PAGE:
Here's a colleague's learned and poetic disertation:
Rules of the Sukkah, Rabbi Art Gould
After years of Sukah ("booth") designing and building, using
two-by-fours, four-by-fours, plywood, available scrap, and PVC
tubing (for a geodesic dome), I have discovered a material that
stands beyond all the rest: bamboo. I have long admired this
grand grass for its smooth elegance and its potential. A stalk
of bamboo, more properly a "culm," seems to suggest uses, as if
already half processed into, say, a flute, a container, a fishing
pole. I had begun thinking of it as Sukah element when the local
university library found me a copy of a 52 page reprint by the
Peace Corps of a 1953 USDA document: "BAMBOO AS A BUILDING
MATERIAL." A real architect, my brother-in-law, liked the idea
and sent me a few suggestive and inspirational sketches. Now,
with a couple of years of hands on experience, I recommend,
without reservation this new way to build an old structure: the
eight day shelter.
Nothing approaches bamboo for being lightweight and yet
strong and rigid at lengths up to 30 feet and more; easy to cut,
drill, shape; a smooth, hard, splinter free, surface, requiring
no paint, and all natural, readily available, and cheap! I would
use it on a balcony, but for a large, public booth, only bamboo
goes up (and comes down) with such ease in the hands of
The following 16 by 20 foot model has worked for two years
and its components are resting in storage for assembly after Yom
Kipur breakfast. It fits nicely on a cement patio behind our
synagogue in Monroe, LA, but would stand as elegantly on grass or
gravel. We wall ours with rolls of bamboo curtain (that cost
more than all the rest of the material) but industrial rolls of
burlap served well with the old, much more painful, wooden
structure. For schach ("cover branches") we prefer a load of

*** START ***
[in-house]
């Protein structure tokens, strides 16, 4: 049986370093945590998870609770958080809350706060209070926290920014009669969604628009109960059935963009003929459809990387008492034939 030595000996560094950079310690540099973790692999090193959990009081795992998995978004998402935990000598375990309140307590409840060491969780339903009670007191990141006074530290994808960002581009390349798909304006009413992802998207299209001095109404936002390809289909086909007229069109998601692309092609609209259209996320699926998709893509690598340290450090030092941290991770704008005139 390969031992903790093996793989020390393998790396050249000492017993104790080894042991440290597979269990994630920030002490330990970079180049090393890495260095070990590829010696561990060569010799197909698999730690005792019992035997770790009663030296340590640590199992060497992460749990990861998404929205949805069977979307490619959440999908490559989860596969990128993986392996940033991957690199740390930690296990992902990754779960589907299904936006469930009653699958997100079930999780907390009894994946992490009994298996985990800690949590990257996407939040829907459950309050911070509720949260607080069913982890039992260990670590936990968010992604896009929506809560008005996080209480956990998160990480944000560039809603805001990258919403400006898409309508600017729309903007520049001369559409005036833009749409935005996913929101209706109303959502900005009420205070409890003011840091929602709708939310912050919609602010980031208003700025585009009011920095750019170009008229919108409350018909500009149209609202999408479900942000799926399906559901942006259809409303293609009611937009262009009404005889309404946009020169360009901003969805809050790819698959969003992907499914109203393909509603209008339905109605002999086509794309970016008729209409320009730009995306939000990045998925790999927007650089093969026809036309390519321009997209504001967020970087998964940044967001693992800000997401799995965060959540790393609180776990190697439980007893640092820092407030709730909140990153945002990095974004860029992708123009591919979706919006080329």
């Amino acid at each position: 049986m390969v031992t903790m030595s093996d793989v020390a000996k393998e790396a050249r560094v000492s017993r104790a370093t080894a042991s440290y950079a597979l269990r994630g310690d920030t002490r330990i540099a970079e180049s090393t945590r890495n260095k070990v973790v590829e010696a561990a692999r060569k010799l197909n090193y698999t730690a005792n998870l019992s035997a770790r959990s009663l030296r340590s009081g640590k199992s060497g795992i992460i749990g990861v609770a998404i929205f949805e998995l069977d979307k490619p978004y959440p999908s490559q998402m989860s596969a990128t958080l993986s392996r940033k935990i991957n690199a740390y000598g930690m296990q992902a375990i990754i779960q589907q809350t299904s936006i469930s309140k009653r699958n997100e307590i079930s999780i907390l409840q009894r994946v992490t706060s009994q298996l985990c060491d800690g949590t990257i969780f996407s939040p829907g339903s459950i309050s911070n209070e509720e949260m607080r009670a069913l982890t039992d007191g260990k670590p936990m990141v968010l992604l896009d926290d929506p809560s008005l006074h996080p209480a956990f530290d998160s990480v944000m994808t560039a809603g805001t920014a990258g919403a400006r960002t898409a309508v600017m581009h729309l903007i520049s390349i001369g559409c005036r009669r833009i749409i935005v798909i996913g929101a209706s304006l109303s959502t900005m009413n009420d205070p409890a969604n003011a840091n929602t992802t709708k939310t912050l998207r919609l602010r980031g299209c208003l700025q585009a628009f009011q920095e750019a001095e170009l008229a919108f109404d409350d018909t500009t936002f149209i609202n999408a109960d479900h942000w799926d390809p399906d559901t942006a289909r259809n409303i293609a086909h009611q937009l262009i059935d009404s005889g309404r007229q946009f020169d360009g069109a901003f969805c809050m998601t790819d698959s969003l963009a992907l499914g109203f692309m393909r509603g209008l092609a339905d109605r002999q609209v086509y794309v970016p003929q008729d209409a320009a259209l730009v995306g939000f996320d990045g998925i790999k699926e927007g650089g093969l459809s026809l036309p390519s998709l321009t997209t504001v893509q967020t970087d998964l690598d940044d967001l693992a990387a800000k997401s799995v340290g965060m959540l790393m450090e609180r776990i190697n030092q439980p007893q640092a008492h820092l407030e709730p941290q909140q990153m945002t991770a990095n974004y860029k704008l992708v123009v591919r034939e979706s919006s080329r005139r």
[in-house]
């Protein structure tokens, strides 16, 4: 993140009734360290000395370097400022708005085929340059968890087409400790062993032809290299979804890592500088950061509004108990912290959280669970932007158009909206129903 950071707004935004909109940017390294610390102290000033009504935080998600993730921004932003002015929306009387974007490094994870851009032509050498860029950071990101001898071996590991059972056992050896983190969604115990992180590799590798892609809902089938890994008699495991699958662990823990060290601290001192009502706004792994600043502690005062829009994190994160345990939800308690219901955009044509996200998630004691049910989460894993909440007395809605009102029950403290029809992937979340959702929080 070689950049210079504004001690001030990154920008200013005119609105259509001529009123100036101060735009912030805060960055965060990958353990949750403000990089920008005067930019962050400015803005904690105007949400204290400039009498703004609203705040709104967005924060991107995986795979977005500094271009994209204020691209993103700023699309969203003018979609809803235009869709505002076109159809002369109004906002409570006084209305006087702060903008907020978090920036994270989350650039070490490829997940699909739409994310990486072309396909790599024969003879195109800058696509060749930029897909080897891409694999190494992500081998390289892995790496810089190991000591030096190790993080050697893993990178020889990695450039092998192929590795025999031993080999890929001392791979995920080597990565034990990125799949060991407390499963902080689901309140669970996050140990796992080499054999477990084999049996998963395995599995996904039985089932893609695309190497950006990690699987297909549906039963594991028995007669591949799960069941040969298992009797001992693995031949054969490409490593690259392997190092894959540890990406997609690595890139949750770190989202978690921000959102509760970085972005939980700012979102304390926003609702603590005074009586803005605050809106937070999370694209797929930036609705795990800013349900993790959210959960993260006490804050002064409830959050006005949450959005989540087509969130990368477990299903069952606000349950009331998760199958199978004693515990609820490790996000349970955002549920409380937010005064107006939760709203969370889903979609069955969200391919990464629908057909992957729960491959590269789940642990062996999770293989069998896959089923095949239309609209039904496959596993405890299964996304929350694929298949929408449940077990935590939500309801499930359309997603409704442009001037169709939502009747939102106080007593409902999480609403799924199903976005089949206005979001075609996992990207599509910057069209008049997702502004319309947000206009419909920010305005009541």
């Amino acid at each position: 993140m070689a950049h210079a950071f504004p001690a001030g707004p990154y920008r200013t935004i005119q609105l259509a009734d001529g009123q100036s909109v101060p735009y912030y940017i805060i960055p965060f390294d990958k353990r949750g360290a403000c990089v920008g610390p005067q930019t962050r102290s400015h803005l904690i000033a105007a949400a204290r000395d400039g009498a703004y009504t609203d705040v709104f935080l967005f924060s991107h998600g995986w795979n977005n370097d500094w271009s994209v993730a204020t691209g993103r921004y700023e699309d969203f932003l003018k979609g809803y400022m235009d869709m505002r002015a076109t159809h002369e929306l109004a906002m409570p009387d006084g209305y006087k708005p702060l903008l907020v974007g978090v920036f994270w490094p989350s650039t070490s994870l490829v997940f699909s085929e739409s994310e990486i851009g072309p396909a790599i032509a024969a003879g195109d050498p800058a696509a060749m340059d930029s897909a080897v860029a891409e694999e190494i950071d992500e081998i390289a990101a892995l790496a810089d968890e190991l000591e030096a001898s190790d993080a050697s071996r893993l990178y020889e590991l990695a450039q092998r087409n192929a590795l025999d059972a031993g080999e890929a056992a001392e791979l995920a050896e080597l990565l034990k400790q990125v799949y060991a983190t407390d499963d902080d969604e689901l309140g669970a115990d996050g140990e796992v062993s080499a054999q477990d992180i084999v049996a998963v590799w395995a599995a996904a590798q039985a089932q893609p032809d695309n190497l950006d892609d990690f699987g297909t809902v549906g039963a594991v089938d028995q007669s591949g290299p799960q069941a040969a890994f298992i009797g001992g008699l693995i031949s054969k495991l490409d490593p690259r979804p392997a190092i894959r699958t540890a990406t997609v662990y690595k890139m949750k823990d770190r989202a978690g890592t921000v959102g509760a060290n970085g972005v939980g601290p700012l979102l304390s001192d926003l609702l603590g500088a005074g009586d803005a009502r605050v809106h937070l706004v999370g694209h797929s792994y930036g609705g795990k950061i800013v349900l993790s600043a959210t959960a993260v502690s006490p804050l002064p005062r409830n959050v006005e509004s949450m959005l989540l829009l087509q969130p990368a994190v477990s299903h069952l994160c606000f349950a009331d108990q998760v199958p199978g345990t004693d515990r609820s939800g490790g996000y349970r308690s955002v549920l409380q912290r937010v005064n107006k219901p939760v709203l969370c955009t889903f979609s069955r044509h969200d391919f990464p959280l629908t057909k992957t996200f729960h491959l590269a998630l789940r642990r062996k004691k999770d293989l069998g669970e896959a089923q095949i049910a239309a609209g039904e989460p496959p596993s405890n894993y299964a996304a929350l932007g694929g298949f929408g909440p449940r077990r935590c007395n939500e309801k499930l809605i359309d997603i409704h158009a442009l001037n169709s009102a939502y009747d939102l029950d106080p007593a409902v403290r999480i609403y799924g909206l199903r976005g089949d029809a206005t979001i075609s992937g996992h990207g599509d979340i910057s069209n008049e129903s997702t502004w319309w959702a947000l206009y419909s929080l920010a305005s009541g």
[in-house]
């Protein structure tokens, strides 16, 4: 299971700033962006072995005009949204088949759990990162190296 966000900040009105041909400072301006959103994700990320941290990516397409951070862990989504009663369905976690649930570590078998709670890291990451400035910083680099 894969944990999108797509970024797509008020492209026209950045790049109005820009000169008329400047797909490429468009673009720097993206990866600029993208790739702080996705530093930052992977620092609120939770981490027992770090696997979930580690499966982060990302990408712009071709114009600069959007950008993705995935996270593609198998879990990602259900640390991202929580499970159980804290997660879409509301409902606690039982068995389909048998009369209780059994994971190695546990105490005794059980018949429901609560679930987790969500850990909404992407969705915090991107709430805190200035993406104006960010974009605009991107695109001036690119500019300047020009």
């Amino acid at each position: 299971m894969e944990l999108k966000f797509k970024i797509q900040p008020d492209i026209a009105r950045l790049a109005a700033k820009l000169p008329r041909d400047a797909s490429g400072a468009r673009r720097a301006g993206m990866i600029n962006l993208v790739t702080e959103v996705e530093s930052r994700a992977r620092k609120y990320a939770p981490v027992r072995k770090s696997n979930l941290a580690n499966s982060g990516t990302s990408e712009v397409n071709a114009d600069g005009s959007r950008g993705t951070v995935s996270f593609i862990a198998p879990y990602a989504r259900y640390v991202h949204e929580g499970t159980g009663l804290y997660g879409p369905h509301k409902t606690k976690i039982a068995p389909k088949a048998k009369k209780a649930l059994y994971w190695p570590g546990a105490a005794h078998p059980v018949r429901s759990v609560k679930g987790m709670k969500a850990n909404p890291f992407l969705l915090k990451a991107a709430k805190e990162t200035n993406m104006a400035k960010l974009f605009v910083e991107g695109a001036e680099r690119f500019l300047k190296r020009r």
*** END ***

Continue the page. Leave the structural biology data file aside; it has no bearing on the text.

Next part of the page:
fresh cut young bamboo but tree and bush prunings will do as
well. Local needs determine the measurements -- we crowd tables
and chairs for 30 diners into ours.
The following bamboo pieces will make a 16' X 20' sukah:
number description diameter length
4 Corner posts 4"-5" 9'
3 Door posts 4" 9'
2 Beam braces 3"-4" 7'
2 Beam members 3" 22'
2 Beam members 3" 18'
20 Rafter members 1"-2" 17'
(For the walls, of whatever flexible 7' wide material:
37' and 24' lengths. Seven 2' lengths of iron pipe, 5"
inside diameter, for permanant installation. Lots of
We found bamboo available locally for little more than the
cutting but a source in New Orleans was prepared to sell us the
pieces already cut to order for about $100. (One of our members
provided the shipping on his truck that was headed back from
N.O.) An ad in the local paper requesting bamboo brought us
A few minutes on the Internet will yield sources for bamboo
The culms should be precut to length. A handheld saber saw
makes short work of the U shaped slots at the top of the corner
and door posts and the J shape of the beam braces. We had a
professional drill the concrete and set two foot lengths of five
inch iron pipe for the corners and door posts (with iron disks to
cover the holes the rest of the year). A post hole digger would
do the job on dirt. Mark out a 20' by 16' rectangle and drill in
each corner. We set door posts for front and back doors, 4'
wide, to make it easy to carry tables in and out of the Sukah.
Your location will determine whether the doors should be in the
longer or shorter side.
Gravity holds the whole thing together, aided by a simple
trick: heavy rubber bands cut from an inner tube. With a pair of
large, sharp scissors, cut into one-inch wide loops an automobile
inner tube, with maybe a couple of bicycle tubes for good
measure. Once this is none, you need no tools for construction,
year after year. Even dressed for Yom Kippur, a few Jews of all
ages (at least one tall) will have a good time doing the mitsvah
in an hour or so.
1) Set corner posts and door posts into their holes.
2) Set 22' beam members into slots in corner posts.
3) Set 18' beam members at juncture of 22' beams and corner
posts, passing through slots in door posts.
4) Secure beams to posts with rubber bands.
5) Lay rafter members across 22' beams at 1 foot intervals.
Attach with rubber bands -- loop around rafter inward
of beam, stretch around beam, loop around
outward of beam.
6) Take photographs.
7) Hang wall using wire, string, depending on material.
Schach on top, more bamboo, if it's plentiful, otherwise any cut
Hiddur haMitsvah: decorate
Party for 8 days!